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Animal cruelty case triggers strong emotions

RENO, Nev. -- A Reno animal cruelty case is touching a nerve in the community.

In separate events, there was a court hearing, demonstration and a news conference all centered around 24-year-old Jason Brown. Brown is accused of torturing and killing several dogs. He was arrested last month in a Reno motel.

Investigators said there were four severed dog heads in a small refrigerator and bloody scissors and knives in the room Brown was renting. Police indicate a maid made the discovery. Initially, Brown was charged with five dog deaths, but two more deaths have been added since his arrest in July.

About a half dozen demonstrators gathered outside the Reno Justice Court House on Sierra Street. They carried signs that said, "Dogs Deserve Justice Too," and "No bail for Brown." Brown was scheduled to appear in Justice Court today for a status hearing. However, his case was continued until October 16.

Prosecutor Derek Dreiling said the case was continued because the investigation are still ongoing. He did not indicate whether Brown could face more charges.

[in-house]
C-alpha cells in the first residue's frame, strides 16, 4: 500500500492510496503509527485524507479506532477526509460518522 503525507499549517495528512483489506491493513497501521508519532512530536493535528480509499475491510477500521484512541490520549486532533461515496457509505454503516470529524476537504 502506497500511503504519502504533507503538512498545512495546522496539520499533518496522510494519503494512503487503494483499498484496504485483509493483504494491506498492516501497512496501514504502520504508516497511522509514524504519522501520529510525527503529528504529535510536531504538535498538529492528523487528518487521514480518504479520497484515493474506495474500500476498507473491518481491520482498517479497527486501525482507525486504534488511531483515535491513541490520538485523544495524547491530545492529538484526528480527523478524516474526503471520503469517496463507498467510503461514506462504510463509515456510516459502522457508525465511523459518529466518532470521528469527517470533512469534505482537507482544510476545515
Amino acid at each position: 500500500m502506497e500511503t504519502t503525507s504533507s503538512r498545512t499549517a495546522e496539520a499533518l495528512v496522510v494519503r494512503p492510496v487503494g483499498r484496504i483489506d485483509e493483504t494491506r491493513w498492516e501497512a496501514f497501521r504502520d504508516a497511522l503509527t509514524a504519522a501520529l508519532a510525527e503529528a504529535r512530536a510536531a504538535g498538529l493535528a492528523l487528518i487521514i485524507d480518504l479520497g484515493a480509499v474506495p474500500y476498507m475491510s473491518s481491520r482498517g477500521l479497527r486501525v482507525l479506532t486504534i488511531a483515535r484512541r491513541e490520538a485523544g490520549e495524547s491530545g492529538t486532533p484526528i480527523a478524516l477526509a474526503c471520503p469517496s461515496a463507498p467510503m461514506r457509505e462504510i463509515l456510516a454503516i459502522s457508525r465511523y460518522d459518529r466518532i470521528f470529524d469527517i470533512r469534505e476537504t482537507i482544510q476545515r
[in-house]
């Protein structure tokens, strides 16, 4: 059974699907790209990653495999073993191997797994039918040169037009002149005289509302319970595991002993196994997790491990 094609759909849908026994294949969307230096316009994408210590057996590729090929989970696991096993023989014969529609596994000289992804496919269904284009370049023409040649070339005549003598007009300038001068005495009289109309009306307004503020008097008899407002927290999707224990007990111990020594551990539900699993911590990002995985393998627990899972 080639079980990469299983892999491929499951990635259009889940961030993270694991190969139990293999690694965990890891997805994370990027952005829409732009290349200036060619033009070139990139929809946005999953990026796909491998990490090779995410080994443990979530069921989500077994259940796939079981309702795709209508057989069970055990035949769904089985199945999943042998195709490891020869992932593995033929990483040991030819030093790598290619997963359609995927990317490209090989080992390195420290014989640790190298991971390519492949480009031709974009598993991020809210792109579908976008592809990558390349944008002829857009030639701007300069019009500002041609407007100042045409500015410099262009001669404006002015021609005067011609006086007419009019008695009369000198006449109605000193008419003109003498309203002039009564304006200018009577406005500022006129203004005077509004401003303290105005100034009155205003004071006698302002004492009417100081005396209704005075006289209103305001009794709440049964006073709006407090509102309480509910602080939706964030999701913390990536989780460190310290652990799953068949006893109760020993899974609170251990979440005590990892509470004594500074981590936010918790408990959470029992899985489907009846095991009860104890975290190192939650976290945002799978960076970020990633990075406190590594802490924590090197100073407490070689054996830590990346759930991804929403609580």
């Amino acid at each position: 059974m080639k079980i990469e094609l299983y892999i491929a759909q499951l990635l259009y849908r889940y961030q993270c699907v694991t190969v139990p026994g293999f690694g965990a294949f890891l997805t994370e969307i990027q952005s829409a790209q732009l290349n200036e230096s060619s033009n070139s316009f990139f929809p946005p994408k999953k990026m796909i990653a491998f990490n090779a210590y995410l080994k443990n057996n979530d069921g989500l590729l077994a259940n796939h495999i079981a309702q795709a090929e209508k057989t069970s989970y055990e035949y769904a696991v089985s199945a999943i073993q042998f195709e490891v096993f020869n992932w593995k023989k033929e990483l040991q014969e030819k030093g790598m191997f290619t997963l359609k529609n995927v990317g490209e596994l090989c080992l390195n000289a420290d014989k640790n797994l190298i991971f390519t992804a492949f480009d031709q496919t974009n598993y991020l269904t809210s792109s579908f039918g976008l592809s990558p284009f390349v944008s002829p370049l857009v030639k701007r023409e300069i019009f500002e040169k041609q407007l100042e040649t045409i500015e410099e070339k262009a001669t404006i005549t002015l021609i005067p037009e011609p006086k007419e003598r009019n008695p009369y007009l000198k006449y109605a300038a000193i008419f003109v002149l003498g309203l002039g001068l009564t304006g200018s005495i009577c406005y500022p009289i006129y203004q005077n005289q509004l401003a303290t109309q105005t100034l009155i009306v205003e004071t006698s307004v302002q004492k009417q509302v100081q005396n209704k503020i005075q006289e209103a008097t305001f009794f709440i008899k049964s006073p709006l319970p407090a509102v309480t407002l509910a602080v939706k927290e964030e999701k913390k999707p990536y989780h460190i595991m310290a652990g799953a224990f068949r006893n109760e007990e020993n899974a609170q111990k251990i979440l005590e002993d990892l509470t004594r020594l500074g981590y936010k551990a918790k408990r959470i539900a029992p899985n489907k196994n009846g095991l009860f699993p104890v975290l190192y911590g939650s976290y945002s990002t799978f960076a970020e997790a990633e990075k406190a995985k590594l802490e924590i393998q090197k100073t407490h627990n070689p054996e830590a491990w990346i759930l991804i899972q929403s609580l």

Brown's case is prompting a Nevada lawmaker to take action. At the same time as the hearing, a news conference was held to discuss potential legislation requiring anyone convicted of animal cruelty, torture or killing to undergo mandatory counseling.

Assemblyman Mike Sprinkle is behind the proposed legislation. "The FBI has been looking at the link between animal cruelty and the people who perform these acts to move on to perform violent acts against humans. I think now is the perfect time to take a good close look at this."

Sprinkle's proposal is already gaining support from animal advocates and some mental health professionals. "The way I view it is someone who would be found to be an animal abuser/torturer would raise a flag that some sort of an evaluation is needed," said retired psychiatrist Don Molde.

Molde noted there is a paradox about serial killers and animal abusers. "Not all animal abusers turn into serial killers. But if you look at serial killers, or the other end of that equation, it is a very common element of serial killers."

Sprinkle said he sees his proposal as a public safety issue. "When you look and talk to the professionals in mental health and others, they know this link exists so if you can cut it off when somebody is first showing acts of violence to animals, you can perhaps prevent it from moving on to humans."